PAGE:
[Ip-health] Public hearing 'required' before FTA talks

Kannikar Kijtiwatchakul kakablueblue at gmail.com
Wed Aug 8 22:01:58 PDT 2012

 Public hearing 'required' before FTA talks

   - Published:
04:40 PM
   - Online news: News <http://www.bangkokpost.com/business/news>


A free trade agreement (FTA) with the European Union requires not only
parliamentary approval but also a public hearing before the Commerce
Ministry can negotiate the terms, FTA Watch, a civil society network,
declared on Wednesday.

FTA Watch was instrumental in stalling former prime minister Thaksin
Shinawatra's dream of FTAs with leading countries and regional blocs a
decade ago.

An open letter was to Commerce Minister Boonsong Teriyapirom on
Wednesday, FTA Watch chair Prof Sumlee Jaidee sought clarification and a
guarantee from the Yingluck Shinawatra government that it would ensure
transparency and accountability in proceeding with the trade agreement, to
prevent benefiting more vested groups rather than the public at large.

The Commerce Ministry had said it would seek parliamentary endorsement this
month for a free trade agreement framework of negotiation with the EU.

However, Article 190 of the constitution requires that the public must be
informed of the framework negotiation and a public hearing is required
alongside parliamentary debate.

So far, the ministry had not consulted with civil society at all, the open
letter said.

The alliance has also questioned the preliminary procedures the EU has
suggested as a prelude to fully fledged FTA talks.

"The public does not have any information about the mini-treaty deal,
whether there is or will be any public hearing on this step or not. Also,
whether the parliament will be consulted on this procedure or not," the
letter said.

FTA Watch coordinator Kannikar Kijtiwatchakul said civil society was
concerned that an FTA with the EU would another "TRIPs Plus", which affects
public access to medicines and knowledge concerning biotechnology resources.

The Agreement on Trade-Related Aspects of Intellectual Property Rights
(TRIPS) is the most comprehensive multilateral trade agreement dealing with
the intellectual property rights under the World Trade Organisation.

"India has not yet made an agreement with the EU on this TRIPs Plus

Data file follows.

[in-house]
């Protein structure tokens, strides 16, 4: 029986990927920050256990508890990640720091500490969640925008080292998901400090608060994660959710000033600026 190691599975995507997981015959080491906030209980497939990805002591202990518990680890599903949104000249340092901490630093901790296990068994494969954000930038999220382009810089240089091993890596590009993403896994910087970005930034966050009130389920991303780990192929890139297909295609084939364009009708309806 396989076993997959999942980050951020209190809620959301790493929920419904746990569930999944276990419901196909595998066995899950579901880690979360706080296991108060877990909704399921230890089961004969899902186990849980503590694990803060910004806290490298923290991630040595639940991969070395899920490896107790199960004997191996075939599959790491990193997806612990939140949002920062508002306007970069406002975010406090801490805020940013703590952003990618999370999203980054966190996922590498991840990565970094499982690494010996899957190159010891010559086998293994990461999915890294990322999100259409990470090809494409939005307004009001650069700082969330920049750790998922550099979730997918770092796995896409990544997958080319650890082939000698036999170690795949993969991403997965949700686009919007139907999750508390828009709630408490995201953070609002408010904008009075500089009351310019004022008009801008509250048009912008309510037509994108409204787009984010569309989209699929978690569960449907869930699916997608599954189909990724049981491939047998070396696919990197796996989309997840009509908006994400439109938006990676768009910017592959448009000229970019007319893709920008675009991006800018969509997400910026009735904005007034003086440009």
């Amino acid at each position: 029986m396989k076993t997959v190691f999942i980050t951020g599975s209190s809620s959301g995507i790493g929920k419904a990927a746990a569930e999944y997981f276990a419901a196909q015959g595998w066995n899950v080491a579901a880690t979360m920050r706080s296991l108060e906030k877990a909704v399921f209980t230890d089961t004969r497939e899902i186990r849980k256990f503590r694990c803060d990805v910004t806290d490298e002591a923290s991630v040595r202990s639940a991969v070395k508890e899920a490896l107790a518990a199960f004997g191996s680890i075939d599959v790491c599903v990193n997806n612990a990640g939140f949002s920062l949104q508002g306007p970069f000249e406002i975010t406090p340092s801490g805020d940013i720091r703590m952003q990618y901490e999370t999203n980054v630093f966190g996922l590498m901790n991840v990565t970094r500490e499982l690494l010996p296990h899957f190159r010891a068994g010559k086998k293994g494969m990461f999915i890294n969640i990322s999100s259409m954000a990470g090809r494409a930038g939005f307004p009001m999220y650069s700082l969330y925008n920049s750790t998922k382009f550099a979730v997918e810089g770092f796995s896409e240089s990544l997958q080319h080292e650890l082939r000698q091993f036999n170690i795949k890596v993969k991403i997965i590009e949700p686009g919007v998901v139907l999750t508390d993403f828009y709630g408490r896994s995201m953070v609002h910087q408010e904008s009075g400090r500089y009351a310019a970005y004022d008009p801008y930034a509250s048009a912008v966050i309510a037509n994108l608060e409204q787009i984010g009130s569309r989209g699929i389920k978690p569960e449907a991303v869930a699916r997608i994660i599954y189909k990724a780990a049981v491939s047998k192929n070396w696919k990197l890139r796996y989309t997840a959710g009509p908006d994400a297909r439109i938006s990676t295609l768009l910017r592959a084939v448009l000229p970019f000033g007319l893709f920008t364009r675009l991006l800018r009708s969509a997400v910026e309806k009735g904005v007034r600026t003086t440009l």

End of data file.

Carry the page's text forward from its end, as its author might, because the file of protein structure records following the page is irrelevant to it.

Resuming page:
feature. Even the EU Council has also voted against the Anti-Counterfeiting
Trade Agreement, a similar sort of intellectual property rights protection

"The Thai government's push for an FTA with the EU to offset the side
effects of the Generalised System of Preference (GSP) cuts is short
sighted if we don’t deal with the whole issue thoroughly," said Ms Kannikar.

Trade Negotiations Department director-general Srirat Rastapana previously
said that although the two sides have held several rounds of talks over the
past two years, the scope of the agreement needs to be approved by the Thai
parliament under the provisions of Article 190 of the constitution.

She felt the timing was good since the EU was now keen to increase trade
and investment cooperation with  Asia and an FTA could help clear existing
trade barriers and raise the issue of Thai gradation from tariff privileges.

The EU countries are the second largest investors in Thailand after Japan
with investments totalling US$1.52 billion in 2010, or 15.7 per cent of
total foreign direct investment (FDI) in Thailand, according to the Bank of

The bloc is also the largest investor in Asean, with total investment of
$17 billion in 2010, or 22.4 per cent of total FDI in the region.

The EU had earlier sought negotiations for a multilateral FTA with Asean in
May 2007. But after seven rounds of talks, the two sides agreed to
suspend negotiations because the EU was not ready to embrace Myanmar. The
economic development of Asean members was also so varied that they could
not respond to the EU's requests as a group.

Since then, the EU has adjusted its strategy to holding bilateral FTA
negotiations with Asean members.

UNCTAD secretary-general Supachai Panitchpakdi has not supported bilateral
FTAs, rather he suggested that Thailand should focus on regional or
multilateral negotiations that would rather ensure the developing
countries' benefits.

Kannikar Kijtiwatchakul

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